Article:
Forest Preserve District of Cook County, Illinois
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The Froghopper or Spittlebug
Nature Bulletin No. 348-A   June 7, 1969
Forest Preserve District of Cook County
George w. Dunne, President
Roland F. Eisenbeis, Supt. of Conservation

With the coming of summer, mysterious blobs of snow-white froth begin to appear on weeds, grasses, garden crops and other vegetation. Later, hundreds of these foam blossoms dot the meadows and hillsides. Each resembles a dab of soap suds or beaten egg white and feel slippery between one's fingers. ' Examined closely, a small flat greenish seed-like creature, with six slender legs and a broad head having a pointed beak beneath, is found inside. Named Froghopper because of his squatty froggy appearance, he is also called the Spittlebug because his home looks like a fleck of saliva. In folklore these little masses of froth are described as "frog spit", "snake spit", "cuckoo spit", or the birthplace of horseflies.

The froghoppers, of which there are about 25 species in the United States, belong to a large group of insects all of which have two pairs of wings and feed exclusively on plant juices but otherwise exhibit an amazing variety of weird shapes and queer habits. Among them we find the Periodical Cicada or "17-year locust"; the tropical Lanternflies, one of which has a huge head shaped like a peanut shell; and the Treehoppers with their bizarre misshapen backs -- the brownies of the insect world. Here, too, belong the Leafhoppers, often having great beauty of color and pattern; the Aphids or Plant Lice which have peculiar habits and a bewilderingly complicated life history; and the Scale Insects which include not only those which wreak havoc on fruit and shade trees but also the Shellac Insect of India and the Cochineal Insect, of Mexico, which produces a beautiful red dye-stuff. These are some of the remarkable relatives of the bubble blower that builds a foam house.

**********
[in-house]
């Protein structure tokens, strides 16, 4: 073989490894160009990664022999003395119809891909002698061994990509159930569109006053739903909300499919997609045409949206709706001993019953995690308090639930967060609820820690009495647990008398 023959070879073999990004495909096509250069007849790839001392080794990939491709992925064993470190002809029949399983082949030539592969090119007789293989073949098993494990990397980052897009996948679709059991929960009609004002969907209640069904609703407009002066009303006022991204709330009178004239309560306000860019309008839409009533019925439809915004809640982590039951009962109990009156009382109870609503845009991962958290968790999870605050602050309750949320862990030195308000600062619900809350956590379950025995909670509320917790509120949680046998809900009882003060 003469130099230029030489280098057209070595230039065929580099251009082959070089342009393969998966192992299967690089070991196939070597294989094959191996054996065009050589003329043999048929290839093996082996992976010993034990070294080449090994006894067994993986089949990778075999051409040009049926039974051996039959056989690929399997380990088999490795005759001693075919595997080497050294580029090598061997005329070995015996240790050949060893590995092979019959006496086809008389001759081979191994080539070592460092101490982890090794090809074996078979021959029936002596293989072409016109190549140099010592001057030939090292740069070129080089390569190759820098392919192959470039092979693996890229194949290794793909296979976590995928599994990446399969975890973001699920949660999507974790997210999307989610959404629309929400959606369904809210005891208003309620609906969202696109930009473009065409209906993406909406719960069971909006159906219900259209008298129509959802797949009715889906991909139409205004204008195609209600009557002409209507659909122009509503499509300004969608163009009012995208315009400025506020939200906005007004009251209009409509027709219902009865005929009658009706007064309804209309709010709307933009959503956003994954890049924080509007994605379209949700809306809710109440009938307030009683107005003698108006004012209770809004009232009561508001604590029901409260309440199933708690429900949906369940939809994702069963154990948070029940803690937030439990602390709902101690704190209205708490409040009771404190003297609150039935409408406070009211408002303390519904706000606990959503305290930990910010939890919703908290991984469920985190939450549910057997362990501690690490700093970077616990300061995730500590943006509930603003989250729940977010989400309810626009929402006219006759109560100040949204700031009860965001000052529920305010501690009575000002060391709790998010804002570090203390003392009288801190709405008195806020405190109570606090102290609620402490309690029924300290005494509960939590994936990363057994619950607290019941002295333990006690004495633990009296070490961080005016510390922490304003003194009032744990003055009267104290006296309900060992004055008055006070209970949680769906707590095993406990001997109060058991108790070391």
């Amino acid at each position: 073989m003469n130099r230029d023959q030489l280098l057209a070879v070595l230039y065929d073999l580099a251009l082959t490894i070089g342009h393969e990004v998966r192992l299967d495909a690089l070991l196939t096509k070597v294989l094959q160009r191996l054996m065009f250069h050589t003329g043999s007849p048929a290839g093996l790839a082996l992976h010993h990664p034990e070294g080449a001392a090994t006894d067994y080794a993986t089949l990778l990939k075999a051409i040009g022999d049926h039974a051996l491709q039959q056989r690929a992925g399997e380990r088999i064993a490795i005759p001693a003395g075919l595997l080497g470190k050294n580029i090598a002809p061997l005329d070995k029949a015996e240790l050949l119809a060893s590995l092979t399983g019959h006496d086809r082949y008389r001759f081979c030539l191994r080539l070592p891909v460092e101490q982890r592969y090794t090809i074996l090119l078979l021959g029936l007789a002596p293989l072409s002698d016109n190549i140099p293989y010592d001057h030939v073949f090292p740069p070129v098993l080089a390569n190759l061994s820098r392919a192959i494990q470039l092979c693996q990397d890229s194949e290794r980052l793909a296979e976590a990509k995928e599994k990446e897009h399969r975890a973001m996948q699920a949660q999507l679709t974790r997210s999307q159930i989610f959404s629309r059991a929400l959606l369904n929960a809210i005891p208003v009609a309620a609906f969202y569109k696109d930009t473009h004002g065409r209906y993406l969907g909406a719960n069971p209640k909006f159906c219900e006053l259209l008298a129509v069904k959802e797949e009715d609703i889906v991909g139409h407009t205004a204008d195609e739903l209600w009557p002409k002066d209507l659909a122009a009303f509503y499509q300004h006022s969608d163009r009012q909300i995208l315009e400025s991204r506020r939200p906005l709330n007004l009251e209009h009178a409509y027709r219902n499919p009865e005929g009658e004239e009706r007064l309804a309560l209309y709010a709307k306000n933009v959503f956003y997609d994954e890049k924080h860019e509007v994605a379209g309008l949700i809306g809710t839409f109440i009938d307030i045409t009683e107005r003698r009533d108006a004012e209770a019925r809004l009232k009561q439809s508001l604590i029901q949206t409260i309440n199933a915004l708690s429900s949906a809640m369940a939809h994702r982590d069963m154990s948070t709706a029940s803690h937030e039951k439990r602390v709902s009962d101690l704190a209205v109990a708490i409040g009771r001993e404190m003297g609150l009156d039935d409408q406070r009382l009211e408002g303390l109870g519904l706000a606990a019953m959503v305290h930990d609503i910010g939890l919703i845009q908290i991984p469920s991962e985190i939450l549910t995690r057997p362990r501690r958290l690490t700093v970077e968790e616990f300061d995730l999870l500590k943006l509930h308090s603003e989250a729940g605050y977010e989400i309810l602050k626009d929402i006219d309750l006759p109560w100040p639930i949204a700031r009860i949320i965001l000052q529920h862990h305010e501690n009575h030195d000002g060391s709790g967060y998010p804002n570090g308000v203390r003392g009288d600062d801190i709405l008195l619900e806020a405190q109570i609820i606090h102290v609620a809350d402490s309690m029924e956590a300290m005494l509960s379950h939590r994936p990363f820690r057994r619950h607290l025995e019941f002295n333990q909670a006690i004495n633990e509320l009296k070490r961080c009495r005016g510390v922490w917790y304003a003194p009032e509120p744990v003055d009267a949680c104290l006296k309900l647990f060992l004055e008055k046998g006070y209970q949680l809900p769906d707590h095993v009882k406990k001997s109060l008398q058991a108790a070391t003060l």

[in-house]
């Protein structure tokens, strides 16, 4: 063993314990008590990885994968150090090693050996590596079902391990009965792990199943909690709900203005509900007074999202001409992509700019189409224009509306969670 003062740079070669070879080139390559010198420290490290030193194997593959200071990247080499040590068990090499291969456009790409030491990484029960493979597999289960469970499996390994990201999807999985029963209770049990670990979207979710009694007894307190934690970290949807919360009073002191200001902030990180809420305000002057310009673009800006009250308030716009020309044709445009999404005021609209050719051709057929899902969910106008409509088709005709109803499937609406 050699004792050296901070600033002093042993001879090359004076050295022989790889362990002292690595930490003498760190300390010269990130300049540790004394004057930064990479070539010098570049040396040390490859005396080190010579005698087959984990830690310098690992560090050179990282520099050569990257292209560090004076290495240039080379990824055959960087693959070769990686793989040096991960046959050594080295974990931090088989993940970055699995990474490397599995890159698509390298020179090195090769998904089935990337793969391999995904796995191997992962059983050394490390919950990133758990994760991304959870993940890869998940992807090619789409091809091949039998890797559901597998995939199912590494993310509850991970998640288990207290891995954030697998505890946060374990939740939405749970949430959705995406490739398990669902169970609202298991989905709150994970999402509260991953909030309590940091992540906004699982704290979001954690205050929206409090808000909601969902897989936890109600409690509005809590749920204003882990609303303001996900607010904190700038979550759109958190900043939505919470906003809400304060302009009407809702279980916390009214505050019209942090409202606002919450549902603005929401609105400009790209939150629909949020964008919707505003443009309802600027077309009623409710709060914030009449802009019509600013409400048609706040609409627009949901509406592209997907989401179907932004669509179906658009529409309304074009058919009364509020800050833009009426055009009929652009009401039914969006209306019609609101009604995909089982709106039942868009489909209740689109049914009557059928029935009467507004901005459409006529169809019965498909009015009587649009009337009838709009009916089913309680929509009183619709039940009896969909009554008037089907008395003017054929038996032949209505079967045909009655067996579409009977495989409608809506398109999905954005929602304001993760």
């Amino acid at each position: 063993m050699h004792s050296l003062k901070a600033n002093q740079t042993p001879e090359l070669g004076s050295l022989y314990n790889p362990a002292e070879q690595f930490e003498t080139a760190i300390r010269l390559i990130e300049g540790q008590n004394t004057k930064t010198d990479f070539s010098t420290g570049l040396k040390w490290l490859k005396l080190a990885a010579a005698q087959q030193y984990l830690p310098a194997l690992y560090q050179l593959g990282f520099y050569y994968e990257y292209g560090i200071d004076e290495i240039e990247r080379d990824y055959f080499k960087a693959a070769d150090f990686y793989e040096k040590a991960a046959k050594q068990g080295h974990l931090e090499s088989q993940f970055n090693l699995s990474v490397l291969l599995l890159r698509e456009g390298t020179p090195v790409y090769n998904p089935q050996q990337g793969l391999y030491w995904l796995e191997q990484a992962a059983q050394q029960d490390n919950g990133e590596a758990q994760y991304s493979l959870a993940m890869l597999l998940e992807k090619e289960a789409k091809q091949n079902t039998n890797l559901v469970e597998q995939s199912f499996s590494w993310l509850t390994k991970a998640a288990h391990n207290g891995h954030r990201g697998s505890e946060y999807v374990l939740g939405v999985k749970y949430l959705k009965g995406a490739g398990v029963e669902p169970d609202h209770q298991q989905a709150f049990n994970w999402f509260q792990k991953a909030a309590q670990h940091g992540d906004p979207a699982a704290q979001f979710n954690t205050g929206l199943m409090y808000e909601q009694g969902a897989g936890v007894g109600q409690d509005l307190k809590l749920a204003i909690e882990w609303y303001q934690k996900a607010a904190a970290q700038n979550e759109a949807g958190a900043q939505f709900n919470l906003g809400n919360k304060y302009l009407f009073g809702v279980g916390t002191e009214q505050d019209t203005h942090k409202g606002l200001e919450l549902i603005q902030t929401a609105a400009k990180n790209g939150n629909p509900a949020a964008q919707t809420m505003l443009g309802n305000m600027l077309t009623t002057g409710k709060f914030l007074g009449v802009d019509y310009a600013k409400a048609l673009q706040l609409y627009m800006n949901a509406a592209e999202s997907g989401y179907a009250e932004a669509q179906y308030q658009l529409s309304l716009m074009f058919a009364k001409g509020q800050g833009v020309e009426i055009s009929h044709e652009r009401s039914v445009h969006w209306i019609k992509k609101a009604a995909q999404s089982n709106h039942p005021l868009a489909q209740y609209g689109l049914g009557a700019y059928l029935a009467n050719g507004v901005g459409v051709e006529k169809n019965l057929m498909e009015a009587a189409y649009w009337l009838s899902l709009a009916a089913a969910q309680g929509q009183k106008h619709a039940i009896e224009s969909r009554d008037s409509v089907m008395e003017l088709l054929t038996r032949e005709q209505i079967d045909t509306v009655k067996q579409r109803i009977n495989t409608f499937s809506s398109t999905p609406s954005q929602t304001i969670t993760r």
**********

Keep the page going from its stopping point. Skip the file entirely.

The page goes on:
In late spring the young froghopper hatches from an egg laid in plant tissue the previous autumn. Creeping to some tender stem, he inserts his sharp sucking beak and, head downward, begins to drink sap. Part of this is used for food but the rest of it, mixed with waxy secretions which make it a sort of natural soap, begins to flow from the tail and down over his body in a glistening sticky sheath. As he twists and squirms, tiny bubbles appear in this fluid and are spread all around him. Soon he is entirely hidden in a mass of foam which may last a week or more.

For two thousand years, naturalists have puzzled over how these bubbles are formed. Until recently, some thought that the froghopper uses his tail like an eggbeater. It is now known that a double row of plates, on the under side of the soft flexible abdomen, serves as a bellows that blows bubbles of a uniform size. To make each one, his tail reaches up to the surface of the liquid, fills the bellows with air and then, withdrawn, blows out a bubble. The head-downward position and a side-to-side motion combine to distribute the bubbles about him as they are formed .

The exact use of this bubble bughouse is questionable Some think that it is a protection against enemies and parasites; others, that it is a sort of air conditioning arrangement; and some, that it is protection from the sun. In any case, the young froghopper grows and molts several times before he quits blowing bubbles Finally he passes through his last molt and emerges as a grayish adult, about one-quarter inch long, able to either hop or fly.

And so, while the spittlebugs are "forever blowing bubbles", we suspend publication until September 13, when Bulletin No. 349-A will appear.

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